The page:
Published January 13, 2015
Shares of Mylan Laboratories Inc. (MYL) fell 5 percent Monday, following regulatory scrutiny late last week of a key product and a day after financier Carl Icahn (search) offered to sell his stock in the company.
Icahn, who has offered to acquire Mylan, said his decision to offer 26.3 million shares was based partly on the news Friday that U.S. regulators are investigating deaths that may be linked to one of Mylan's most profitable products, a generic pain patch.
Mylan's current stock price and management's lack of clarification or comment on the pain patch probe further convinced Icahn to tender his stock, he said through a statement issued by one of his units.
"Icahn is still of the belief that shareholder value will be further enhanced if Mylan were put up for sale and consolidated with a larger company," the statement said.
Pittsburg-based Mylan is undergoing a realignment following its failed bid earlier this year to buy King Pharmaceuticals Inc. (KG) for $3.8 billion. Mylan recently said it would spin off its brand-name drug unit and license one of its promising blood pressure drugs to another drug maker.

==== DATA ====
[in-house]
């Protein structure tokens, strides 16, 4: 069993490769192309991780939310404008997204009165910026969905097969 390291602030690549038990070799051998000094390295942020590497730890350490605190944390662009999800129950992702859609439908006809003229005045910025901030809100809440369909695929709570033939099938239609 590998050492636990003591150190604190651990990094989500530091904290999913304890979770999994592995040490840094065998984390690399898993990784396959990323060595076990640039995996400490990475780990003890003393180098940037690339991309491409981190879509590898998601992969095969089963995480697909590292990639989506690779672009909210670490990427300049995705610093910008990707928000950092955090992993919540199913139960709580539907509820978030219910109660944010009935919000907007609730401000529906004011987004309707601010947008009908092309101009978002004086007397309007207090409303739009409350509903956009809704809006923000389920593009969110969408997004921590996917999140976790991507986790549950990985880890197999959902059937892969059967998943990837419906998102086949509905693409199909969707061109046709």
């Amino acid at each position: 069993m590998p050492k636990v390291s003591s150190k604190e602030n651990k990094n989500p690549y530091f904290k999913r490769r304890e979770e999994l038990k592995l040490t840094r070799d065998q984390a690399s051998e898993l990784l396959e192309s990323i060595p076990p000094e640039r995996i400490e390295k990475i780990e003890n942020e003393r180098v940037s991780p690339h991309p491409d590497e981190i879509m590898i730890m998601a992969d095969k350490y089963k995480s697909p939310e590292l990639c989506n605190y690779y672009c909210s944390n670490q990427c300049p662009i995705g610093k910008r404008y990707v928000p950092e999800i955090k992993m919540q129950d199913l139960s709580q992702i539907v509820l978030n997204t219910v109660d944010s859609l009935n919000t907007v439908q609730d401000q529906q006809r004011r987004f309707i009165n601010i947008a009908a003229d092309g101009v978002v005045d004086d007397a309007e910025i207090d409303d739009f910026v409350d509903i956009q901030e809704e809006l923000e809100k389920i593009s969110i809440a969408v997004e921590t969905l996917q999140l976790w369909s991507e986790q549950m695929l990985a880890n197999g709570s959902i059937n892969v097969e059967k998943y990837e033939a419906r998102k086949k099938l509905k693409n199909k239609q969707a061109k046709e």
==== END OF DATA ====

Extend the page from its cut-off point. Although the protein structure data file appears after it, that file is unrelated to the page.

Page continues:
Investors' "focus now shifts back to fundamentals, which remain underwhelming," CIBC World Markets Elliot Wilbur said in an analyst note.
"Beyond recent short-term gains, holders have little to show for the past 12 months of torment" other than a more debt-ridden and troubled company, he said.
On Sunday, Mylan said that it expects to buy back about 51.3 million shares at a price of $19.50 each.
Icahn, who had helped derail Mylan's bid to buy King earlier this year, has complained that the company has failed to engage in discussions with him about his earlier offer to acquire Mylan.
Mylan said it is working with the Food and Drug Administration (search), which is probing deaths that may be linked to its pain patch, sold under the Duragesic brand name by Johnson & Johnson.
Duragesic and the generic version of the pain patch include narcotics intended for patients with chronic pain who find short-acting painkillers inadequate.
Health officials issued an alert advising the public to follow directions on the patch exactly to avoid a dangerous overdose.
The FDA said it is examining whether the cases are due to overuse or "the quality of the product."
Shares of Mylan fell 92 cents at $18.48 on the New York Stock Exchange.